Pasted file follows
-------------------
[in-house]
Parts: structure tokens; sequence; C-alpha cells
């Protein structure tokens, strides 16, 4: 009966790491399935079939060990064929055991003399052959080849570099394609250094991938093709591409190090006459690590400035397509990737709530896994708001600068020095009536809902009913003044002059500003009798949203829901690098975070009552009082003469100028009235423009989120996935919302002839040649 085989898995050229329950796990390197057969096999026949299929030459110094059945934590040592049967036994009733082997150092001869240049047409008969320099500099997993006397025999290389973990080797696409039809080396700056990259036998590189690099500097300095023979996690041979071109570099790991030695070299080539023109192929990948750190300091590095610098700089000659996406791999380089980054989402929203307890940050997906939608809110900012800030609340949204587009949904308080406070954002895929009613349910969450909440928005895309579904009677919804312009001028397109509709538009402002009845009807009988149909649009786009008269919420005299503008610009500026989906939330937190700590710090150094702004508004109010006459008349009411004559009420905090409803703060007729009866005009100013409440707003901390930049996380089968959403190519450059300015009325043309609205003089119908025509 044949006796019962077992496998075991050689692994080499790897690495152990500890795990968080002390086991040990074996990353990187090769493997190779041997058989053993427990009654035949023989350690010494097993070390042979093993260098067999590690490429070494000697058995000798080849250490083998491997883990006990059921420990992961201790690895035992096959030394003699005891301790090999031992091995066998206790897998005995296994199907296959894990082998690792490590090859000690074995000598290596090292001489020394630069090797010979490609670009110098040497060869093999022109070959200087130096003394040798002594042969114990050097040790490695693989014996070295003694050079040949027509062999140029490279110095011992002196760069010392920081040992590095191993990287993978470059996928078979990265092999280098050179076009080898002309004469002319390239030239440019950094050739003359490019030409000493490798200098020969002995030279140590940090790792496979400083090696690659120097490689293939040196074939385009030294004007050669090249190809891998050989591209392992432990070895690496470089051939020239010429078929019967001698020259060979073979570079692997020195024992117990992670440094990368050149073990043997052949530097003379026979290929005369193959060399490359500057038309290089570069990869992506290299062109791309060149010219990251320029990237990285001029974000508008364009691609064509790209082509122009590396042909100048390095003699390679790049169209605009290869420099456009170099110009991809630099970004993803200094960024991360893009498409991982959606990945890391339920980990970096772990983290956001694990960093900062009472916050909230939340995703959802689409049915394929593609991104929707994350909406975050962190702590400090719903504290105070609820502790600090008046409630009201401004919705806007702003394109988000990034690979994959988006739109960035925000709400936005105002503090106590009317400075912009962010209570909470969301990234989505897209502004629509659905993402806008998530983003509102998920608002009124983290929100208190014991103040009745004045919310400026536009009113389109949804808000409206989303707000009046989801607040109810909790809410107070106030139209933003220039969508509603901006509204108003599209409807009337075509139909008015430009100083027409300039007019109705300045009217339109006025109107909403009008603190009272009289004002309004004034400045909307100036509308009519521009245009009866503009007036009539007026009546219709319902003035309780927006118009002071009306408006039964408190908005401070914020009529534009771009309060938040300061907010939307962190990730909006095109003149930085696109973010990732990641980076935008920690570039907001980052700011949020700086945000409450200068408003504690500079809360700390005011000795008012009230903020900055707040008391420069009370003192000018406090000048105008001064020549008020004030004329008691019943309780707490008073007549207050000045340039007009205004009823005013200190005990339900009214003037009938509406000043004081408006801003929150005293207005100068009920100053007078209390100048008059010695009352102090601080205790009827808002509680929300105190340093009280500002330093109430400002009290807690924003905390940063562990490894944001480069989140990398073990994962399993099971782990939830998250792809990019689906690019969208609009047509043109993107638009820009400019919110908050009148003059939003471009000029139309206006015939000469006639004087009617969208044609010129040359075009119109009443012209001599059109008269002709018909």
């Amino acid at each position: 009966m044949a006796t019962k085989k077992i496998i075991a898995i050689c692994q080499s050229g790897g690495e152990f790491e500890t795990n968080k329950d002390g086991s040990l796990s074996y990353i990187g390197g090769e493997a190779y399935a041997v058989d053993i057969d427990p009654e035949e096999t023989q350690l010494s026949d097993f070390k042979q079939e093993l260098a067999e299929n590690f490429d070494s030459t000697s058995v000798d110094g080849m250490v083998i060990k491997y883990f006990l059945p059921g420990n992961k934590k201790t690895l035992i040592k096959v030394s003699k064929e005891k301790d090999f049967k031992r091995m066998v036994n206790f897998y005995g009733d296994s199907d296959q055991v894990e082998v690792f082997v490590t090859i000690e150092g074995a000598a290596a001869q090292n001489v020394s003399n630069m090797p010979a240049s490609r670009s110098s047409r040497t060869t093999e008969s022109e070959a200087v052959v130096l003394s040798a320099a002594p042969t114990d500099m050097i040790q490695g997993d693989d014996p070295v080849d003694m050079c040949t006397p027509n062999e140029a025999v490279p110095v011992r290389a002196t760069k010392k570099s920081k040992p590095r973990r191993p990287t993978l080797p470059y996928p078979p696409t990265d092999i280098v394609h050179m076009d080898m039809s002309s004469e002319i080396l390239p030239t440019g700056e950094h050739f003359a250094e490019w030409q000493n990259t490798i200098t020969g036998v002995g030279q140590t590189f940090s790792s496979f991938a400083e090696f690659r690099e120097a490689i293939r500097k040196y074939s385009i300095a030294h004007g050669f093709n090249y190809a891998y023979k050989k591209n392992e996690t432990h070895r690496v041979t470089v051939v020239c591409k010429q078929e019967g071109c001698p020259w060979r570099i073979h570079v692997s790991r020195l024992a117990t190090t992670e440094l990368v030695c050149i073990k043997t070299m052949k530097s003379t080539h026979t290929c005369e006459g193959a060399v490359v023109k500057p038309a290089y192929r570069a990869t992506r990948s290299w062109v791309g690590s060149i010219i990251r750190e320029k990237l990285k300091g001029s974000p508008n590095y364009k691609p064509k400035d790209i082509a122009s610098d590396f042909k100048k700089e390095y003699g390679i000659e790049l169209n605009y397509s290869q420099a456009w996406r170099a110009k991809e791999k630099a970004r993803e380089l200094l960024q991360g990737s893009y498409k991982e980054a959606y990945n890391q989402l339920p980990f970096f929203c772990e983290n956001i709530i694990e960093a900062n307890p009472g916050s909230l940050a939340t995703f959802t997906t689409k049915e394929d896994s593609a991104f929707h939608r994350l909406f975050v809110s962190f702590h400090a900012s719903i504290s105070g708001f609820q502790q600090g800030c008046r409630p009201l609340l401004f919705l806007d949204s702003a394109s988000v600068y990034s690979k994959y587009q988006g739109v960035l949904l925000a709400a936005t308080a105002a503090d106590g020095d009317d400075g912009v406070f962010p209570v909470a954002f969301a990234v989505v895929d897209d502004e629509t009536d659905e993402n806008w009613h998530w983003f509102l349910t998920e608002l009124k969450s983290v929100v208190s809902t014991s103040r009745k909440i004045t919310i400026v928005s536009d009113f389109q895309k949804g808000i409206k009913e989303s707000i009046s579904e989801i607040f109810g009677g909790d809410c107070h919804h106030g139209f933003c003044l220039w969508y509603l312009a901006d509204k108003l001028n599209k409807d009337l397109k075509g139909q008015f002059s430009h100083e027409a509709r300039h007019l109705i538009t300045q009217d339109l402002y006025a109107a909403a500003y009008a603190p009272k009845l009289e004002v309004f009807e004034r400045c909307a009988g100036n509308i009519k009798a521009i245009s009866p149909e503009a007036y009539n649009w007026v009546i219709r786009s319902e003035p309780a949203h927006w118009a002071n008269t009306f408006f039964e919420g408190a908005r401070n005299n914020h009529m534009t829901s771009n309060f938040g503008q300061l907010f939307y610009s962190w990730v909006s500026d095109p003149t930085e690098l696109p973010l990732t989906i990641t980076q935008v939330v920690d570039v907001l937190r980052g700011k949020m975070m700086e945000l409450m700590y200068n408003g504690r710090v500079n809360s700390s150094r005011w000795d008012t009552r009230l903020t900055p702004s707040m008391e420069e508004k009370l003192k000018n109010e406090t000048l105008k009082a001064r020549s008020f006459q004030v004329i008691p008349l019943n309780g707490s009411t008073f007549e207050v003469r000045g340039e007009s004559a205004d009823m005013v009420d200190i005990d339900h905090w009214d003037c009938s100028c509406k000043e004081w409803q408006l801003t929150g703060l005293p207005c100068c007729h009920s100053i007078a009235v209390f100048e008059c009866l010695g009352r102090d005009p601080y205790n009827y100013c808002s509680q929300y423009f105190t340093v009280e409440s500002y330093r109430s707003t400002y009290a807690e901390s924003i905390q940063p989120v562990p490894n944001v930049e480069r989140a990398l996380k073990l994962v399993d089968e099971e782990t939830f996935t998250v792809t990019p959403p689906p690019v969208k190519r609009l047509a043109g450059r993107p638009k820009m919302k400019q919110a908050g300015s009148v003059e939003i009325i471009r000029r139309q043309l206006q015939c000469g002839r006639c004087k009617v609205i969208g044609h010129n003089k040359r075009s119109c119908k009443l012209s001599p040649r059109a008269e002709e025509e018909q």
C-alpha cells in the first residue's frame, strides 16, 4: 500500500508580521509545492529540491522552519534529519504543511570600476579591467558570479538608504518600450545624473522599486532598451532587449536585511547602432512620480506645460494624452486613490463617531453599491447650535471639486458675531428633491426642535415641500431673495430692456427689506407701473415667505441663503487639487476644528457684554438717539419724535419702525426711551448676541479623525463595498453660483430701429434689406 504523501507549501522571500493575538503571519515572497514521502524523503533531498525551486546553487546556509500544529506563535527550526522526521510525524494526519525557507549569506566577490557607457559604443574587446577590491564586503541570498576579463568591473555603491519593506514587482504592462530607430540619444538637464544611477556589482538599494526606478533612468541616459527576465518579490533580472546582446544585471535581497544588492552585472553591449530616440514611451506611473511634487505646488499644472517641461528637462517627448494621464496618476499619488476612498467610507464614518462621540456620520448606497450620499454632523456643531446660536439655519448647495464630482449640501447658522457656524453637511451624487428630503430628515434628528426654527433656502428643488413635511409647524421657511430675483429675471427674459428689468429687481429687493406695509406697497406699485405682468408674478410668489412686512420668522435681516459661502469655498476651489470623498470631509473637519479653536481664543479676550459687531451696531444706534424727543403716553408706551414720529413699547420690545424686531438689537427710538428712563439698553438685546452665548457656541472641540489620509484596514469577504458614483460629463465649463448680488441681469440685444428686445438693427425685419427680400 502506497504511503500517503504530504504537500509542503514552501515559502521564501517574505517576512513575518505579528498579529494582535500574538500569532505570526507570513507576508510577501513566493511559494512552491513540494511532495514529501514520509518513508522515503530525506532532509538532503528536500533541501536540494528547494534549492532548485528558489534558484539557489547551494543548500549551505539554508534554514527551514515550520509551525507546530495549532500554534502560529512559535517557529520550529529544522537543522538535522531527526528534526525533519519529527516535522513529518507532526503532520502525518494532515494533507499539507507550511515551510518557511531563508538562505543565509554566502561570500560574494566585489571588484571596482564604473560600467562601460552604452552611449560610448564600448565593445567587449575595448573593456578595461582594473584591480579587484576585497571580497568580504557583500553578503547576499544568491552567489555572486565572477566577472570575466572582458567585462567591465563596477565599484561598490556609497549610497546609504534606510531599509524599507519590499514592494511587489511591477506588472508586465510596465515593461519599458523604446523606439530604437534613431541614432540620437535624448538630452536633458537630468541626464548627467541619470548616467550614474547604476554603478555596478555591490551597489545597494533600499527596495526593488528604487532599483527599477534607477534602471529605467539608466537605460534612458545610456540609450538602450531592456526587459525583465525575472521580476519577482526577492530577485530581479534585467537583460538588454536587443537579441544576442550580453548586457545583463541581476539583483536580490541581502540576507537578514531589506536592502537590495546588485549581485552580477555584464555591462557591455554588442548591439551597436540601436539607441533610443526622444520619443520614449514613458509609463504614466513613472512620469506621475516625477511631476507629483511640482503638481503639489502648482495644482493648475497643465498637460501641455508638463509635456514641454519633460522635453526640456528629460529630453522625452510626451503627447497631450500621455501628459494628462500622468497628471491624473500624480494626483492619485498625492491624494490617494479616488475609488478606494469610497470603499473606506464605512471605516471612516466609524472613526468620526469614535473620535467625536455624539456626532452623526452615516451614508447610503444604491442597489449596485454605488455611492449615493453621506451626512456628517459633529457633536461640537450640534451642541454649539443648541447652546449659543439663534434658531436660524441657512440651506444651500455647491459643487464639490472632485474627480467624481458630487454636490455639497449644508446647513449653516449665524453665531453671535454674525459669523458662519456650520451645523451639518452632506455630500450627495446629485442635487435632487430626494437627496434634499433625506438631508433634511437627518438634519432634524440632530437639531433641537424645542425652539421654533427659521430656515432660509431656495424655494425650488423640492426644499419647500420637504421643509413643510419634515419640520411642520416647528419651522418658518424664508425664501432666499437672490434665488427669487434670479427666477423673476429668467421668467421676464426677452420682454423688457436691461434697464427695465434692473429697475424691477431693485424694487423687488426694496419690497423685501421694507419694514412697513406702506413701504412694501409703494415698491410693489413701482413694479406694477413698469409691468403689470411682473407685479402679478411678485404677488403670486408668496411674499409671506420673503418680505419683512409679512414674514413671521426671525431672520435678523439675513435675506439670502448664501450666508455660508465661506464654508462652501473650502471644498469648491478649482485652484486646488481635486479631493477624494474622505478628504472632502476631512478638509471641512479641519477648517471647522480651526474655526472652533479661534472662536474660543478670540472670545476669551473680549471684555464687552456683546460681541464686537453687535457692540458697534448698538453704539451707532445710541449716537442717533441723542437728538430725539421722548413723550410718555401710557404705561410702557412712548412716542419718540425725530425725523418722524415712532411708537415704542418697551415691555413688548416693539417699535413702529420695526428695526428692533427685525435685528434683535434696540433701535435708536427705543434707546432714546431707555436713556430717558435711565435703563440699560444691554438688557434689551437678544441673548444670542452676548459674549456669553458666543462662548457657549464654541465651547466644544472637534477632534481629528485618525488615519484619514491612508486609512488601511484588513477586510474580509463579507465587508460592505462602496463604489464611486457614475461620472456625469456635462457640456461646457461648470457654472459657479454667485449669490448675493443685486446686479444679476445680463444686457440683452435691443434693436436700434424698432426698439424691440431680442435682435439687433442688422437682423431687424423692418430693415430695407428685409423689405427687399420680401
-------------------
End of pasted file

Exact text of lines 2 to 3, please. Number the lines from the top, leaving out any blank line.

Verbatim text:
Parts: structure tokens; sequence; C-alpha cells
């Protein structure tokens, strides 16, 4: 009966790491399935079939060990064929055991003399052959080849570099394609250094991938093709591409190090006459690590400035397509990737709530896994708001600068020095009536809902009913003044002059500003009798949203829901690098975070009552009082003469100028009235423009989120996935919302002839040649 085989898995050229329950796990390197057969096999026949299929030459110094059945934590040592049967036994009733082997150092001869240049047409008969320099500099997993006397025999290389973990080797696409039809080396700056990259036998590189690099500097300095023979996690041979071109570099790991030695070299080539023109192929990948750190300091590095610098700089000659996406791999380089980054989402929203307890940050997906939608809110900012800030609340949204587009949904308080406070954002895929009613349910969450909440928005895309579904009677919804312009001028397109509709538009402002009845009807009988149909649009786009008269919420005299503008610009500026989906939330937190700590710090150094702004508004109010006459008349009411004559009420905090409803703060007729009866005009100013409440707003901390930049996380089968959403190519450059300015009325043309609205003089119908025509 044949006796019962077992496998075991050689692994080499790897690495152990500890795990968080002390086991040990074996990353990187090769493997190779041997058989053993427990009654035949023989350690010494097993070390042979093993260098067999590690490429070494000697058995000798080849250490083998491997883990006990059921420990992961201790690895035992096959030394003699005891301790090999031992091995066998206790897998005995296994199907296959894990082998690792490590090859000690074995000598290596090292001489020394630069090797010979490609670009110098040497060869093999022109070959200087130096003394040798002594042969114990050097040790490695693989014996070295003694050079040949027509062999140029490279110095011992002196760069010392920081040992590095191993990287993978470059996928078979990265092999280098050179076009080898002309004469002319390239030239440019950094050739003359490019030409000493490798200098020969002995030279140590940090790792496979400083090696690659120097490689293939040196074939385009030294004007050669090249190809891998050989591209392992432990070895690496470089051939020239010429078929019967001698020259060979073979570079692997020195024992117990992670440094990368050149073990043997052949530097003379026979290929005369193959060399490359500057038309290089570069990869992506290299062109791309060149010219990251320029990237990285001029974000508008364009691609064509790209082509122009590396042909100048390095003699390679790049169209605009290869420099456009170099110009991809630099970004993803200094960024991360893009498409991982959606990945890391339920980990970096772990983290956001694990960093900062009472916050909230939340995703959802689409049915394929593609991104929707994350909406975050962190702590400090719903504290105070609820502790600090008046409630009201401004919705806007702003394109988000990034690979994959988006739109960035925000709400936005105002503090106590009317400075912009962010209570909470969301990234989505897209502004629509659905993402806008998530983003509102998920608002009124983290929100208190014991103040009745004045919310400026536009009113389109949804808000409206989303707000009046989801607040109810909790809410107070106030139209933003220039969508509603901006509204108003599209409807009337075509139909008015430009100083027409300039007019109705300045009217339109006025109107909403009008603190009272009289004002309004004034400045909307100036509308009519521009245009009866503009007036009539007026009546219709319902003035309780927006118009002071009306408006039964408190908005401070914020009529534009771009309060938040300061907010939307962190990730909006095109003149930085696109973010990732990641980076935008920690570039907001980052700011949020700086945000409450200068408003504690500079809360700390005011000795008012009230903020900055707040008391420069009370003192000018406090000048105008001064020549008020004030004329008691019943309780707490008073007549207050000045340039007009205004009823005013200190005990339900009214003037009938509406000043004081408006801003929150005293207005100068009920100053007078209390100048008059010695009352102090601080205790009827808002509680929300105190340093009280500002330093109430400002009290807690924003905390940063562990490894944001480069989140990398073990994962399993099971782990939830998250792809990019689906690019969208609009047509043109993107638009820009400019919110908050009148003059939003471009000029139309206006015939000469006639004087009617969208044609010129040359075009119109009443012209001599059109008269002709018909």